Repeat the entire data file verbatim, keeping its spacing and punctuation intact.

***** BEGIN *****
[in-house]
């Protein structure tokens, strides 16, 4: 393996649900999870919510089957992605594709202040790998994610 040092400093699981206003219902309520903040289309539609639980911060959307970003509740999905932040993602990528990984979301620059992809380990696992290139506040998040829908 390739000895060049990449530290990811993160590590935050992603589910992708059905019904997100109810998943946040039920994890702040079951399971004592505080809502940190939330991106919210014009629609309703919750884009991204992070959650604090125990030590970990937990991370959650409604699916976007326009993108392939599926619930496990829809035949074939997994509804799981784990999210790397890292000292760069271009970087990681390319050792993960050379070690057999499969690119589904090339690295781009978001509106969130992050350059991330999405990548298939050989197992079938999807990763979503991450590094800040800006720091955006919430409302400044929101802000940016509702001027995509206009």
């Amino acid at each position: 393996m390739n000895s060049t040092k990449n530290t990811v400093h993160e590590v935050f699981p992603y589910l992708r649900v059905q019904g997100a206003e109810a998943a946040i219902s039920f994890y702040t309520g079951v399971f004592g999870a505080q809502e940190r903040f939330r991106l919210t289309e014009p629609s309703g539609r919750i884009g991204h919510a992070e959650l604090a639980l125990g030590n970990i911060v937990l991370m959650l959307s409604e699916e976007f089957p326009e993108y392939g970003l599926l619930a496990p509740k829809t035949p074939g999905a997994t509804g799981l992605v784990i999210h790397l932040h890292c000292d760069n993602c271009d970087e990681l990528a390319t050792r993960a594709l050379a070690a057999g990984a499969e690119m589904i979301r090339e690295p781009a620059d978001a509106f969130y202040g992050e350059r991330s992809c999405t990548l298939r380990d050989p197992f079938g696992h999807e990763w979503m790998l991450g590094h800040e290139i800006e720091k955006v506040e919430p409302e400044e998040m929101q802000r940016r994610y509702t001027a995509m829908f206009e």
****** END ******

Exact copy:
[in-house]
């Protein structure tokens, strides 16, 4: 393996649900999870919510089957992605594709202040790998994610 040092400093699981206003219902309520903040289309539609639980911060959307970003509740999905932040993602990528990984979301620059992809380990696992290139506040998040829908 390739000895060049990449530290990811993160590590935050992603589910992708059905019904997100109810998943946040039920994890702040079951399971004592505080809502940190939330991106919210014009629609309703919750884009991204992070959650604090125990030590970990937990991370959650409604699916976007326009993108392939599926619930496990829809035949074939997994509804799981784990999210790397890292000292760069271009970087990681390319050792993960050379070690057999499969690119589904090339690295781009978001509106969130992050350059991330999405990548298939050989197992079938999807990763979503991450590094800040800006720091955006919430409302400044929101802000940016509702001027995509206009």
């Amino acid at each position: 393996m390739n000895s060049t040092k990449n530290t990811v400093h993160e590590v935050f699981p992603y589910l992708r649900v059905q019904g997100a206003e109810a998943a946040i219902s039920f994890y702040t309520g079951v399971f004592g999870a505080q809502e940190r903040f939330r991106l919210t289309e014009p629609s309703g539609r919750i884009g991204h919510a992070e959650l604090a639980l125990g030590n970990i911060v937990l991370m959650l959307s409604e699916e976007f089957p326009e993108y392939g970003l599926l619930a496990p509740k829809t035949p074939g999905a997994t509804g799981l992605v784990i999210h790397l932040h890292c000292d760069n993602c271009d970087e990681l990528a390319t050792r993960a594709l050379a070690a057999g990984a499969e690119m589904i979301r090339e690295p781009a620059d978001a509106f969130y202040g992050e350059r991330s992809c999405t990548l298939r380990d050989p197992f079938g696992h999807e990763w979503m790998l991450g590094h800040e290139i800006e720091k955006v506040e919430p409302e400044e998040m929101q802000r940016r994610y509702t001027a995509m829908f206009e």